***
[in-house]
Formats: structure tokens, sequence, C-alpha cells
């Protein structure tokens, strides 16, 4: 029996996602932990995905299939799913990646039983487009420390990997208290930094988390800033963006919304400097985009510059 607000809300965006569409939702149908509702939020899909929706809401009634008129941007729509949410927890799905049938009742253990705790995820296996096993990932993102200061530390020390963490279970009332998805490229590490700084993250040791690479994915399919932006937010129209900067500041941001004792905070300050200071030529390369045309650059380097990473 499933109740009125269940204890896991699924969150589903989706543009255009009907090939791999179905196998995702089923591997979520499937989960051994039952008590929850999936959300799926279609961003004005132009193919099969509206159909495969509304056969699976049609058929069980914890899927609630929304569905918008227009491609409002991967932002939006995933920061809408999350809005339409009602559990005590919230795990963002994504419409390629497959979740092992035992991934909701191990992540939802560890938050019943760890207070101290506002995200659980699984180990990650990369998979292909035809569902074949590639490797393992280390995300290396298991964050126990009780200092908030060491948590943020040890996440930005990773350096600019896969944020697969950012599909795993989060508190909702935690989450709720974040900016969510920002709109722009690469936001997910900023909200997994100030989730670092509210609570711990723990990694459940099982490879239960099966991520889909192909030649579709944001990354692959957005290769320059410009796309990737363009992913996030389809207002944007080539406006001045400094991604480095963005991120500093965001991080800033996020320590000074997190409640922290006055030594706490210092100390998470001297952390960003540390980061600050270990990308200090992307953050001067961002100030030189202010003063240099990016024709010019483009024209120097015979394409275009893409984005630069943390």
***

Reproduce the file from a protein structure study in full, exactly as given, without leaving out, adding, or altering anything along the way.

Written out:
[in-house]
Formats: structure tokens, sequence, C-alpha cells
């Protein structure tokens, strides 16, 4: 029996996602932990995905299939799913990646039983487009420390990997208290930094988390800033963006919304400097985009510059 607000809300965006569409939702149908509702939020899909929706809401009634008129941007729509949410927890799905049938009742253990705790995820296996096993990932993102200061530390020390963490279970009332998805490229590490700084993250040791690479994915399919932006937010129209900067500041941001004792905070300050200071030529390369045309650059380097990473 499933109740009125269940204890896991699924969150589903989706543009255009009907090939791999179905196998995702089923591997979520499937989960051994039952008590929850999936959300799926279609961003004005132009193919099969509206159909495969509304056969699976049609058929069980914890899927609630929304569905918008227009491609409002991967932002939006995933920061809408999350809005339409009602559990005590919230795990963002994504419409390629497959979740092992035992991934909701191990992540939802560890938050019943760890207070101290506002995200659980699984180990990650990369998979292909035809569902074949590639490797393992280390995300290396298991964050126990009780200092908030060491948590943020040890996440930005990773350096600019896969944020697969950012599909795993989060508190909702935690989450709720974040900016969510920002709109722009690469936001997910900023909200997994100030989730670092509210609570711990723990990694459940099982490879239960099966991520889909192909030649579709944001990354692959957005290769320059410009796309990737363009992913996030389809207002944007080539406006001045400094991604480095963005991120500093965001991080800033996020320590000074997190409640922290006055030594706490210092100390998470001297952390960003540390980061600050270990990308200090992307953050001067961002100030030189202010003063240099990016024709010019483009024209120097015979394409275009893409984005630069943390």